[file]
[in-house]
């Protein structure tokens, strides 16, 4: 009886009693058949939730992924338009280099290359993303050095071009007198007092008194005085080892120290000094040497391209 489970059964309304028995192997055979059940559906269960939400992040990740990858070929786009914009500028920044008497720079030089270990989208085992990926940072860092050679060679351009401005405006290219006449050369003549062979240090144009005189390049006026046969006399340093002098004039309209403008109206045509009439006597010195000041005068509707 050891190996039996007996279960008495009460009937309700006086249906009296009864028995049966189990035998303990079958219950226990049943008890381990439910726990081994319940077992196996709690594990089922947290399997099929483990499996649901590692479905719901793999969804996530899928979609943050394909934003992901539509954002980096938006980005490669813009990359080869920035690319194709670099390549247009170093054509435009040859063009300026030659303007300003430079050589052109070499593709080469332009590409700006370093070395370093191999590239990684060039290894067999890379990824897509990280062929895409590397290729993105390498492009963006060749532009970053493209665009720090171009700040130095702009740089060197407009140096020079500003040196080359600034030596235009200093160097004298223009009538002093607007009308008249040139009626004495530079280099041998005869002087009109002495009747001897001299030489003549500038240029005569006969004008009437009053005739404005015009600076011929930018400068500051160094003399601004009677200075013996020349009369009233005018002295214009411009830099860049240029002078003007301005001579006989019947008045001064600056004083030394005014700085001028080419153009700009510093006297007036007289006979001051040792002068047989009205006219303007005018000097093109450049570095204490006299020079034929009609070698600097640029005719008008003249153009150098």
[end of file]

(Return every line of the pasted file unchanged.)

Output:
[in-house]
């Protein structure tokens, strides 16, 4: 009886009693058949939730992924338009280099290359993303050095071009007198007092008194005085080892120290000094040497391209 489970059964309304028995192997055979059940559906269960939400992040990740990858070929786009914009500028920044008497720079030089270990989208085992990926940072860092050679060679351009401005405006290219006449050369003549062979240090144009005189390049006026046969006399340093002098004039309209403008109206045509009439006597010195000041005068509707 050891190996039996007996279960008495009460009937309700006086249906009296009864028995049966189990035998303990079958219950226990049943008890381990439910726990081994319940077992196996709690594990089922947290399997099929483990499996649901590692479905719901793999969804996530899928979609943050394909934003992901539509954002980096938006980005490669813009990359080869920035690319194709670099390549247009170093054509435009040859063009300026030659303007300003430079050589052109070499593709080469332009590409700006370093070395370093191999590239990684060039290894067999890379990824897509990280062929895409590397290729993105390498492009963006060749532009970053493209665009720090171009700040130095702009740089060197407009140096020079500003040196080359600034030596235009200093160097004298223009009538002093607007009308008249040139009626004495530079280099041998005869002087009109002495009747001897001299030489003549500038240029005569006969004008009437009053005739404005015009600076011929930018400068500051160094003399601004009677200075013996020349009369009233005018002295214009411009830099860049240029002078003007301005001579006989019947008045001064600056004083030394005014700085001028080419153009700009510093006297007036007289006979001051040792002068047989009205006219303007005018000097093109450049570095204490006299020079034929009609070698600097640029005719008008003249153009150098």